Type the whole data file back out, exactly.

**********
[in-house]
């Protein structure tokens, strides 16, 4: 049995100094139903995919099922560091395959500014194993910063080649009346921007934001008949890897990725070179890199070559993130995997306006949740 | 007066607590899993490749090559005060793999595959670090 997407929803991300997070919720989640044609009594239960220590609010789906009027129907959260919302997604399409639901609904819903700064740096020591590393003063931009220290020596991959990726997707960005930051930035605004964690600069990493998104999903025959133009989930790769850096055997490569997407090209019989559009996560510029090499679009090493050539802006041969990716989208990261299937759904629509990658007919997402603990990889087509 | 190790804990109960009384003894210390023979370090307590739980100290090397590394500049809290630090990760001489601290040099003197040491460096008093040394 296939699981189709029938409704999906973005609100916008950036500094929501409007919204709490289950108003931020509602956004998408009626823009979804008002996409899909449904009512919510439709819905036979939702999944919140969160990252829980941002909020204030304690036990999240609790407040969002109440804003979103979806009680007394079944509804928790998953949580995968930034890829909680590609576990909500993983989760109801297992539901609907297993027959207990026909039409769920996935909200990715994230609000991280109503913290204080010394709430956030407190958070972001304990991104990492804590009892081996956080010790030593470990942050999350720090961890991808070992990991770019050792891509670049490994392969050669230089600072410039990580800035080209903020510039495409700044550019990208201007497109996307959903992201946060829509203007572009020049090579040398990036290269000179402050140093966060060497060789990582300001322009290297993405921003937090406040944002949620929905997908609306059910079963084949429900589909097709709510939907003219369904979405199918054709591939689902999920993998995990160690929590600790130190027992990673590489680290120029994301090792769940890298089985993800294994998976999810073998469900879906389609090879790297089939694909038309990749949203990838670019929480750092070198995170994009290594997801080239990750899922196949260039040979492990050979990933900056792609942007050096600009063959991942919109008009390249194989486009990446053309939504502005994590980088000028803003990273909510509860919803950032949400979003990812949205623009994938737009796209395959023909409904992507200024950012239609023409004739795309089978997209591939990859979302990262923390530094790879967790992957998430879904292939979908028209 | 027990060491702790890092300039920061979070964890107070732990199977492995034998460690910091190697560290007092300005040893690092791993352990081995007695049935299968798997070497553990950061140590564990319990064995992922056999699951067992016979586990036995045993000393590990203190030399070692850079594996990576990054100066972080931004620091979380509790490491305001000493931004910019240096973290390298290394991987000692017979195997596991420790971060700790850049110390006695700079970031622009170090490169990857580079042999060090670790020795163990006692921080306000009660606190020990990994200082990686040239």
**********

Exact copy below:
[in-house]
């Protein structure tokens, strides 16, 4: 049995100094139903995919099922560091395959500014194993910063080649009346921007934001008949890897990725070179890199070559993130995997306006949740 | 007066607590899993490749090559005060793999595959670090 997407929803991300997070919720989640044609009594239960220590609010789906009027129907959260919302997604399409639901609904819903700064740096020591590393003063931009220290020596991959990726997707960005930051930035605004964690600069990493998104999903025959133009989930790769850096055997490569997407090209019989559009996560510029090499679009090493050539802006041969990716989208990261299937759904629509990658007919997402603990990889087509 | 190790804990109960009384003894210390023979370090307590739980100290090397590394500049809290630090990760001489601290040099003197040491460096008093040394 296939699981189709029938409704999906973005609100916008950036500094929501409007919204709490289950108003931020509602956004998408009626823009979804008002996409899909449904009512919510439709819905036979939702999944919140969160990252829980941002909020204030304690036990999240609790407040969002109440804003979103979806009680007394079944509804928790998953949580995968930034890829909680590609576990909500993983989760109801297992539901609907297993027959207990026909039409769920996935909200990715994230609000991280109503913290204080010394709430956030407190958070972001304990991104990492804590009892081996956080010790030593470990942050999350720090961890991808070992990991770019050792891509670049490994392969050669230089600072410039990580800035080209903020510039495409700044550019990208201007497109996307959903992201946060829509203007572009020049090579040398990036290269000179402050140093966060060497060789990582300001322009290297993405921003937090406040944002949620929905997908609306059910079963084949429900589909097709709510939907003219369904979405199918054709591939689902999920993998995990160690929590600790130190027992990673590489680290120029994301090792769940890298089985993800294994998976999810073998469900879906389609090879790297089939694909038309990749949203990838670019929480750092070198995170994009290594997801080239990750899922196949260039040979492990050979990933900056792609942007050096600009063959991942919109008009390249194989486009990446053309939504502005994590980088000028803003990273909510509860919803950032949400979003990812949205623009994938737009796209395959023909409904992507200024950012239609023409004739795309089978997209591939990859979302990262923390530094790879967790992957998430879904292939979908028209 | 027990060491702790890092300039920061979070964890107070732990199977492995034998460690910091190697560290007092300005040893690092791993352990081995007695049935299968798997070497553990950061140590564990319990064995992922056999699951067992016979586990036995045993000393590990203190030399070692850079594996990576990054100066972080931004620091979380509790490491305001000493931004910019240096973290390298290394991987000692017979195997596991420790971060700790850049110390006695700079970031622009170090490169990857580079042999060090670790020795163990006692921080306000009660606190020990990994200082990686040239």